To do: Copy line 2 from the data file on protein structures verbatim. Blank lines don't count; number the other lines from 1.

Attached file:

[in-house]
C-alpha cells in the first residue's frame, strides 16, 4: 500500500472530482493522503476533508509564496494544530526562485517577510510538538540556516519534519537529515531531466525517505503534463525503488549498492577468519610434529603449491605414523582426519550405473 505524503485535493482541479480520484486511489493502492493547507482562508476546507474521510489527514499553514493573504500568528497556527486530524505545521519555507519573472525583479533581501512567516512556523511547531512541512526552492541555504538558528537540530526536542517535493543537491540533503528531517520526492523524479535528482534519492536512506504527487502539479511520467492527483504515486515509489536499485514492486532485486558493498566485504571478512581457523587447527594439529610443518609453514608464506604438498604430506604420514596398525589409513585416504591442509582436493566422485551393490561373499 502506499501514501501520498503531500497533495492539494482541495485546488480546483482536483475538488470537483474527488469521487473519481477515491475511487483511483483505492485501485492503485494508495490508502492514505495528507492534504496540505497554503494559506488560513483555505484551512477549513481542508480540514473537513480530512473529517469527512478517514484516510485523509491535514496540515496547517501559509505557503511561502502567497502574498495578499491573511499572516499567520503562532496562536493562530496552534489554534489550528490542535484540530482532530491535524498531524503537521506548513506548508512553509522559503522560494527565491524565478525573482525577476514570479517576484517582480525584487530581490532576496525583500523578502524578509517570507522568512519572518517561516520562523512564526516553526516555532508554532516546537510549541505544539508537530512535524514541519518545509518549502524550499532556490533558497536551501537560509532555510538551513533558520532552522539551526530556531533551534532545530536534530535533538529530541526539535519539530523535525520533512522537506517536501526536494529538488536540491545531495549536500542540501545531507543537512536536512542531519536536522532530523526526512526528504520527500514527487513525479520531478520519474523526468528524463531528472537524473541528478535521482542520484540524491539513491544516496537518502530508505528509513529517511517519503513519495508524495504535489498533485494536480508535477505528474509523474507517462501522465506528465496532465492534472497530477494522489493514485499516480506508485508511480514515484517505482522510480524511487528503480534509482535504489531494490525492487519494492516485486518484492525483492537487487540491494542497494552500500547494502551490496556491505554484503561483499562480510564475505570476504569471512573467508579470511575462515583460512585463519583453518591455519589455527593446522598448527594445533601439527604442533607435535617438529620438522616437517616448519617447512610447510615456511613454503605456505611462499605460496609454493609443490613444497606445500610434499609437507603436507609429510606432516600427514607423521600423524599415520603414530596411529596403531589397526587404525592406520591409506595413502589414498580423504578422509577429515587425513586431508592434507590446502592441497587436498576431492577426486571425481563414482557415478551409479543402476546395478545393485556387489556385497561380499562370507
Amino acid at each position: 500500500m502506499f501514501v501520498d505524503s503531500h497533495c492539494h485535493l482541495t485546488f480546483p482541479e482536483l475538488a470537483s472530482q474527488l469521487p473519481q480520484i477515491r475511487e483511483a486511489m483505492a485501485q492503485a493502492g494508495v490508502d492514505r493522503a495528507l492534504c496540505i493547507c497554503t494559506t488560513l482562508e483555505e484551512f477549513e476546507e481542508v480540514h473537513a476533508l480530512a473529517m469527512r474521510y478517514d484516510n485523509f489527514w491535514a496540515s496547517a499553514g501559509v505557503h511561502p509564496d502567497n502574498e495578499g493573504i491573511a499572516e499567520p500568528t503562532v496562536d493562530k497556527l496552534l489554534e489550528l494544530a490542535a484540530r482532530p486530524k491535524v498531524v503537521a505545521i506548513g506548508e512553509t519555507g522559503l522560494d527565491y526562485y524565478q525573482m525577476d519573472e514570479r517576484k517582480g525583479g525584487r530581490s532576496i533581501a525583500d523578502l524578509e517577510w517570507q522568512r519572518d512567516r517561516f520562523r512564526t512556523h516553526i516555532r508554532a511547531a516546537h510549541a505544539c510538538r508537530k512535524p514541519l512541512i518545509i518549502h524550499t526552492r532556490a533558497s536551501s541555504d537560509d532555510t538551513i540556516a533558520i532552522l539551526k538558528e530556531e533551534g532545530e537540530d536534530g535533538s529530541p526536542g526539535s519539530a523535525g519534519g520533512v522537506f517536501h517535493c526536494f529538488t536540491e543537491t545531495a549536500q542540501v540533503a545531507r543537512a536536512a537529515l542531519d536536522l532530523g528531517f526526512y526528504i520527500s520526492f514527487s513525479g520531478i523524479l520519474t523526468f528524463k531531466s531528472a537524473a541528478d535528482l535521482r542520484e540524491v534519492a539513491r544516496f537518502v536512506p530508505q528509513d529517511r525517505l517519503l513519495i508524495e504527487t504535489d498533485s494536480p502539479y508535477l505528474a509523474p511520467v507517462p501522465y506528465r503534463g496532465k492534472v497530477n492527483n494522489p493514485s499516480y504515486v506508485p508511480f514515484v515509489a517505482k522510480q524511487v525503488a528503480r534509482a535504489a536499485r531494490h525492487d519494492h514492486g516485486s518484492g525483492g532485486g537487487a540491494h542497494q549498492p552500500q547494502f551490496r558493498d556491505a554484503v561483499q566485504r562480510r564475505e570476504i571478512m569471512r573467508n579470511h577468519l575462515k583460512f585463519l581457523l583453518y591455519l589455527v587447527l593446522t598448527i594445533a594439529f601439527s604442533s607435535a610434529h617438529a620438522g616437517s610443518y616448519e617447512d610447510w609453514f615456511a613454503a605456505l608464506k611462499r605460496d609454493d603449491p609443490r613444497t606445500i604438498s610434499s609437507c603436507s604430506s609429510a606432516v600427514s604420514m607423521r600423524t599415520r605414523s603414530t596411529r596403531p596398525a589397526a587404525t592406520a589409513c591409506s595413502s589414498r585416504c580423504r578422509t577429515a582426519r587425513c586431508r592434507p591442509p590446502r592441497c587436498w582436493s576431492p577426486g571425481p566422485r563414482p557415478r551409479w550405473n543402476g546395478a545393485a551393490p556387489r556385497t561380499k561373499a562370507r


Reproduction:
C-alpha cells in the first residue's frame, strides 16, 4: 500500500472530482493522503476533508509564496494544530526562485517577510510538538540556516519534519537529515531531466525517505503534463525503488549498492577468519610434529603449491605414523582426519550405473 505524503485535493482541479480520484486511489493502492493547507482562508476546507474521510489527514499553514493573504500568528497556527486530524505545521519555507519573472525583479533581501512567516512556523511547531512541512526552492541555504538558528537540530526536542517535493543537491540533503528531517520526492523524479535528482534519492536512506504527487502539479511520467492527483504515486515509489536499485514492486532485486558493498566485504571478512581457523587447527594439529610443518609453514608464506604438498604430506604420514596398525589409513585416504591442509582436493566422485551393490561373499 502506499501514501501520498503531500497533495492539494482541495485546488480546483482536483475538488470537483474527488469521487473519481477515491475511487483511483483505492485501485492503485494508495490508502492514505495528507492534504496540505497554503494559506488560513483555505484551512477549513481542508480540514473537513480530512473529517469527512478517514484516510485523509491535514496540515496547517501559509505557503511561502502567497502574498495578499491573511499572516499567520503562532496562536493562530496552534489554534489550528490542535484540530482532530491535524498531524503537521506548513506548508512553509522559503522560494527565491524565478525573482525577476514570479517576484517582480525584487530581490532576496525583500523578502524578509517570507522568512519572518517561516520562523512564526516553526516555532508554532516546537510549541505544539508537530512535524514541519518545509518549502524550499532556490533558497536551501537560509532555510538551513533558520532552522539551526530556531533551534532545530536534530535533538529530541526539535519539530523535525520533512522537506517536501526536494529538488536540491545531495549536500542540501545531507543537512536536512542531519536536522532530523526526512526528504520527500514527487513525479520531478520519474523526468528524463531528472537524473541528478535521482542520484540524491539513491544516496537518502530508505528509513529517511517519503513519495508524495504535489498533485494536480508535477505528474509523474507517462501522465506528465496532465492534472497530477494522489493514485499516480506508485508511480514515484517505482522510480524511487528503480534509482535504489531494490525492487519494492516485486518484492525483492537487487540491494542497494552500500547494502551490496556491505554484503561483499562480510564475505570476504569471512573467508579470511575462515583460512585463519583453518591455519589455527593446522598448527594445533601439527604442533607435535617438529620438522616437517616448519617447512610447510615456511613454503605456505611462499605460496609454493609443490613444497606445500610434499609437507603436507609429510606432516600427514607423521600423524599415520603414530596411529596403531589397526587404525592406520591409506595413502589414498580423504578422509577429515587425513586431508592434507590446502592441497587436498576431492577426486571425481563414482557415478551409479543402476546395478545393485556387489556385497561380499562370507